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Systems leadership in practice: Thematic insights from three public health case studies

Bigland, Charlotte; Evans, David; Bolden, Richard; Rae, Maggie

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Authors

Charlotte Bigland

David Evans David9.Evans@uwe.ac.uk
Professor in Health Services Research

Richard Bolden Richard.Bolden@uwe.ac.uk
Dir of Res Ctr - Ldrship & Behav Change

Maggie Rae



Abstract

Background:
‘Systems leadership’ has emerged as a key concept in global public health alongside such related concepts as ‘systems thinking’ and ‘whole systems approaches.’ It is an approach that is well suited to issues that require collective action, where no single organisation can control the outcomes. While there is a growing literature on the theory of systems leadership in a number of fields, there remains a lack of published empirical studies of public health systems leadership for professionals to learn from. The aim of the current project was to conduct cases studies in UK public health to provide empirical evidence on the nature of effective systems leadership practice.
Methods:
Three system leadership case studies were identified in the key domains of public health: health protection, healthcare public health and health improvement. A total of 27 semi-structured interviews were conducted. Data were thematically analysed to identify the components of effective systems leadership in each case and its impact.
Results:
The thematic analysis identified themes around ‘getting started,’ ‘maintaining momentum’ and ‘indicators of success’ in systems leadership. In terms of getting started, the analysis showed that both a compelling ‘call to action’ and assembling an effective ‘coalition of the willing’ are important. To maintain momentum, the analysis identified themes relating to system structure, culture and the people involved. Regarding culture, the main themes that emerged were the importance of nurturing strong relationships, curiosity and a desire to understand the system, and promoting resilience. The analysis identified three components that could be used as indicators of success; these were a sense of enjoyment from the work, resource gains to the system and shifts in data indicators at the population level.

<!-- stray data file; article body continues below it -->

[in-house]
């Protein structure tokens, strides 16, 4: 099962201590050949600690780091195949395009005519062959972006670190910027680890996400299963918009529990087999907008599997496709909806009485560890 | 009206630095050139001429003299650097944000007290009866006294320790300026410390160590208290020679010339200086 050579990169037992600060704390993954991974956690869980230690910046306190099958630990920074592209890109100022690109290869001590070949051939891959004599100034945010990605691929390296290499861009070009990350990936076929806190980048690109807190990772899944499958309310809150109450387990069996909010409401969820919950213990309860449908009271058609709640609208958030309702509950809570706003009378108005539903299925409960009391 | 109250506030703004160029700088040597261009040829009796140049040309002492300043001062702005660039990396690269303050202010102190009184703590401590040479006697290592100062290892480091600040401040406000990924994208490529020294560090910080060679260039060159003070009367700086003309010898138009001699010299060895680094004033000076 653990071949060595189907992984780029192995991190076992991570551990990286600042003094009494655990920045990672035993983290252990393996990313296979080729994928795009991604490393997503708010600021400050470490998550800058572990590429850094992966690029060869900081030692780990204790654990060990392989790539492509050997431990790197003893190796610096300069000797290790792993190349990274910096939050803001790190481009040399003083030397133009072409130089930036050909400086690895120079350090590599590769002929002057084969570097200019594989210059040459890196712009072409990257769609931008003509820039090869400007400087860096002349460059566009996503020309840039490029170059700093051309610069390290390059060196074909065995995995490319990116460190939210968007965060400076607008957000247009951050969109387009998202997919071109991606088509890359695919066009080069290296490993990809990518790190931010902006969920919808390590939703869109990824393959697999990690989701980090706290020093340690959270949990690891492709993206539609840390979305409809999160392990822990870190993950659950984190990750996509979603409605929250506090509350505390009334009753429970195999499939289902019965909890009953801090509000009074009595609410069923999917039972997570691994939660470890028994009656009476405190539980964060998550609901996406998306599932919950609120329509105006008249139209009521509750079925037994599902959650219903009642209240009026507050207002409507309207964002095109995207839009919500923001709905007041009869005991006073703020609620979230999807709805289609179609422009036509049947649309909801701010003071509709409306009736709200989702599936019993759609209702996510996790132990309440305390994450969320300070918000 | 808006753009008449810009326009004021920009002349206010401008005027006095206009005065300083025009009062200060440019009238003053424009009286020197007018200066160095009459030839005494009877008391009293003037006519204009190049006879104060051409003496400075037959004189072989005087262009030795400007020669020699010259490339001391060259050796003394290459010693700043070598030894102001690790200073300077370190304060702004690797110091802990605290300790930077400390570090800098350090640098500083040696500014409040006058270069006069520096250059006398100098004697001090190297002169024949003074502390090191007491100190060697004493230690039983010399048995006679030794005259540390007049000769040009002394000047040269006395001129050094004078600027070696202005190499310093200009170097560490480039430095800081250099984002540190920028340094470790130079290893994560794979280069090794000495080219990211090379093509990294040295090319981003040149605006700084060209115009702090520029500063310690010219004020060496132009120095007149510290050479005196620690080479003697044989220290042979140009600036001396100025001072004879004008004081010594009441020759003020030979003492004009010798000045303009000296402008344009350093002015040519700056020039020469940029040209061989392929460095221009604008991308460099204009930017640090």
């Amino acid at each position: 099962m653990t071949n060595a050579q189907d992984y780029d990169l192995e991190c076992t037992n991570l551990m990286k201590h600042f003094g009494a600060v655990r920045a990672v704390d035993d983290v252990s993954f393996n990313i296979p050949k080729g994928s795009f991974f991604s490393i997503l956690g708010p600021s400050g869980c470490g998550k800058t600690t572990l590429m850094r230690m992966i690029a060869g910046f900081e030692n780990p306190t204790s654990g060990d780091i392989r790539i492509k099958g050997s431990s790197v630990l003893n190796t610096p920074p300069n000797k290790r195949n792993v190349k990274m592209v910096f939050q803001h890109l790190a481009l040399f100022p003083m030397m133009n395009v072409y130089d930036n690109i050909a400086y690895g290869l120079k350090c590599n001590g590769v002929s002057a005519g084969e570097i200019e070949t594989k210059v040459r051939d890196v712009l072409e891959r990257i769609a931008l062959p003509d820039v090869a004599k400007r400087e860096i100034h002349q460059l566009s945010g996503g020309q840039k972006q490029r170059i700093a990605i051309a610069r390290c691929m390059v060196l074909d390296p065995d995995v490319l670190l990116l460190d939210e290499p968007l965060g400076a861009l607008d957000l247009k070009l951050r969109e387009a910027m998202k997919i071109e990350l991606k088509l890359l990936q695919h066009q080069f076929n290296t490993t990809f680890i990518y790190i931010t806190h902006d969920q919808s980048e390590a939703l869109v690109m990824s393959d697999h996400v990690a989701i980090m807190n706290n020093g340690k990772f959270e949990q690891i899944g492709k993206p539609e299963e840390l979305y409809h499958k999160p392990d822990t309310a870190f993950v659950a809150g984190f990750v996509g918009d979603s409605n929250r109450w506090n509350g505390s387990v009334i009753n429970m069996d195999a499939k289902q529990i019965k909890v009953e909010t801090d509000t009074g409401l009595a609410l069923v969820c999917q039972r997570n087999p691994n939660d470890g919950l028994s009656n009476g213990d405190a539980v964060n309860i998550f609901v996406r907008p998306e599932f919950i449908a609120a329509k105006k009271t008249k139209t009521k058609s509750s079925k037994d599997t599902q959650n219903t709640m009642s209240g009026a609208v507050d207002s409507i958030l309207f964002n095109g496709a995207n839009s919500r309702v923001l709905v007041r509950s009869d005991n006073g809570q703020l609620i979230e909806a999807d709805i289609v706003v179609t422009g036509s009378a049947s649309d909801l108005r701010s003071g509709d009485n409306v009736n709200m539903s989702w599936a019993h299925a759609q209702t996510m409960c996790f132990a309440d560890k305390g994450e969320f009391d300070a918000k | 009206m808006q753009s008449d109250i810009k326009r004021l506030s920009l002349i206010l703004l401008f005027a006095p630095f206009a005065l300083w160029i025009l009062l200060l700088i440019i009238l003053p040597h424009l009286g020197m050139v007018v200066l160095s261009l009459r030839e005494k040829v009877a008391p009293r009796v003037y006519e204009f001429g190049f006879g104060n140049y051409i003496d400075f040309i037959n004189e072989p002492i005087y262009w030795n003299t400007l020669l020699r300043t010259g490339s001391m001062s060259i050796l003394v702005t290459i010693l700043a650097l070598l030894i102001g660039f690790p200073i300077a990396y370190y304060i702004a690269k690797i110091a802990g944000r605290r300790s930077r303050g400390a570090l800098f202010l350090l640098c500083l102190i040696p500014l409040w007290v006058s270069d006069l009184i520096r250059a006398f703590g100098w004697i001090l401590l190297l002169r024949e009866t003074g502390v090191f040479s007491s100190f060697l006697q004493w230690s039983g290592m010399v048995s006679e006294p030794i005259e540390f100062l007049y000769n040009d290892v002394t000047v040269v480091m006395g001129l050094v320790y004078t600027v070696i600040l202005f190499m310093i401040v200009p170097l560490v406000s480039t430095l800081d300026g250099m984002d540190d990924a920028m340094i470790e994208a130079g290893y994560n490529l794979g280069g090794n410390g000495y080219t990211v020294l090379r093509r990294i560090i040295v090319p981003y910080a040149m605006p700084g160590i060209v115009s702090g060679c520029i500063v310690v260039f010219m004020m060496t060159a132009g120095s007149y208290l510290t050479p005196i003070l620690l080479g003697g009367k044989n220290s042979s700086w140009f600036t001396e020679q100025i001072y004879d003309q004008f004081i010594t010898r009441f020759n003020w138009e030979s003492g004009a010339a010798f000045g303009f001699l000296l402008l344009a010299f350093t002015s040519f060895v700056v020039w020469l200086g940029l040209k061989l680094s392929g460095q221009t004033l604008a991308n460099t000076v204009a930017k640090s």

Conclusions:
This study has provided insight into the nature of systems leadership in public health settings in the UK. It has identified factors that contribute to effective public health systems leadership and offers a thematic model in terms of establishing a systems leadership approach, maintaining momentum and identifying key success indicators.

Citation

Bigland, C., Evans, D., Bolden, R., & Rae, M. (2020). Systems leadership in practice: Thematic insights from three public health case studies. BMC Public Health, 20, https://doi.org/10.1186/s12889-020-09641-1

Journal Article Type Article
Acceptance Date Oct 2, 2020
Online Publication Date Nov 17, 2020
Publication Date Nov 17, 2020
Deposit Date Oct 22, 2020
Publicly Available Date Nov 18, 2020
Journal BMC Public Health
Electronic ISSN 1471-2458
Publisher BioMed Central
Peer Reviewed Peer Reviewed
Volume 20
Article Number 1735
DOI https://doi.org/10.1186/s12889-020-09641-1
Keywords Public health, systems leadership, health protection, healthcare public health, health improvement, leadership
Public URL https://uwe-repository.worktribe.com/output/6786436

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